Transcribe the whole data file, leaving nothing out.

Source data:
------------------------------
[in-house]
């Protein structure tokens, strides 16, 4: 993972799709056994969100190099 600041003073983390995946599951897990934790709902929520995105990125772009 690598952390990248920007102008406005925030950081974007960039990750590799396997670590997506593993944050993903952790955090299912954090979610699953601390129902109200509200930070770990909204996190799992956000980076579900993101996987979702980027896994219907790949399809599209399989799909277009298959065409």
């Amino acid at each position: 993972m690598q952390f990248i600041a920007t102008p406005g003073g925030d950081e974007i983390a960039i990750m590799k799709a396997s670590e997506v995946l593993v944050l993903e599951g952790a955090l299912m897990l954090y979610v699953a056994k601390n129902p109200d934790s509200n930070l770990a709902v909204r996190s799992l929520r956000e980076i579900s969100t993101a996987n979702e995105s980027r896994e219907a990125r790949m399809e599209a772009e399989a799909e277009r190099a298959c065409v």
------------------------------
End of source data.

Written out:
[in-house]
């Protein structure tokens, strides 16, 4: 993972799709056994969100190099 600041003073983390995946599951897990934790709902929520995105990125772009 690598952390990248920007102008406005925030950081974007960039990750590799396997670590997506593993944050993903952790955090299912954090979610699953601390129902109200509200930070770990909204996190799992956000980076579900993101996987979702980027896994219907790949399809599209399989799909277009298959065409």
């Amino acid at each position: 993972m690598q952390f990248i600041a920007t102008p406005g003073g925030d950081e974007i983390a960039i990750m590799k799709a396997s670590e997506v995946l593993v944050l993903e599951g952790a955090l299912m897990l954090y979610v699953a056994k601390n129902p109200d934790s509200n930070l770990a709902v909204r996190s799992l929520r956000e980076i579900s969100t993101a996987n979702e995105s980027r896994e219907a990125r790949m399809e599209a772009e399989a799909e277009r190099a298959c065409v």